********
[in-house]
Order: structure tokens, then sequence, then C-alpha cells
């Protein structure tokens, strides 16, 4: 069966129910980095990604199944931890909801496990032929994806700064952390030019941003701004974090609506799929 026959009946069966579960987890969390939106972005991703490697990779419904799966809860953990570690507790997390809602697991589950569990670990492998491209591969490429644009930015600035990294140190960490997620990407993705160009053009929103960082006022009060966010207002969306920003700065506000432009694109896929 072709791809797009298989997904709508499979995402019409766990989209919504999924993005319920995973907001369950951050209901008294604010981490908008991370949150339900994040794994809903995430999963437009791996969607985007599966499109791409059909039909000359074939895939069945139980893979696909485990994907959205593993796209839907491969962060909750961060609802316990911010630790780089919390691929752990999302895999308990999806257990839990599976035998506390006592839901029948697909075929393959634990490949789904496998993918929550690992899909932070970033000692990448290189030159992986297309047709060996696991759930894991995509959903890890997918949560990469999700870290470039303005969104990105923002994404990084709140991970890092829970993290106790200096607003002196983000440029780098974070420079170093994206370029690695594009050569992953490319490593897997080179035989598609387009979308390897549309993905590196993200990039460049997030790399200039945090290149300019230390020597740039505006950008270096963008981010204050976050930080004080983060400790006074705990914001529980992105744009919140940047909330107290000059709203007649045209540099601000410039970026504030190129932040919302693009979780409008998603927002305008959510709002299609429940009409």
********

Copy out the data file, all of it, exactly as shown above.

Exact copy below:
[in-house]
Order: structure tokens, then sequence, then C-alpha cells
């Protein structure tokens, strides 16, 4: 069966129910980095990604199944931890909801496990032929994806700064952390030019941003701004974090609506799929 026959009946069966579960987890969390939106972005991703490697990779419904799966809860953990570690507790997390809602697991589950569990670990492998491209591969490429644009930015600035990294140190960490997620990407993705160009053009929103960082006022009060966010207002969306920003700065506000432009694109896929 072709791809797009298989997904709508499979995402019409766990989209919504999924993005319920995973907001369950951050209901008294604010981490908008991370949150339900994040794994809903995430999963437009791996969607985007599966499109791409059909039909000359074939895939069945139980893979696909485990994907959205593993796209839907491969962060909750961060609802316990911010630790780089919390691929752990999302895999308990999806257990839990599976035998506390006592839901029948697909075929393959634990490949789904496998993918929550690992899909932070970033000692990448290189030159992986297309047709060996696991759930894991995509959903890890997918949560990469999700870290470039303005969104990105923002994404990084709140991970890092829970993290106790200096607003002196983000440029780098974070420079170093994206370029690695594009050569992953490319490593897997080179035989598609387009979308390897549309993905590196993200990039460049997030790399200039945090290149300019230390020597740039505006950008270096963008981010204050976050930080004080983060400790006074705990914001529980992105744009919140940047909330107290000059709203007649045209540099601000410039970026504030190129932040919302693009979780409008998603927002305008959510709002299609429940009409």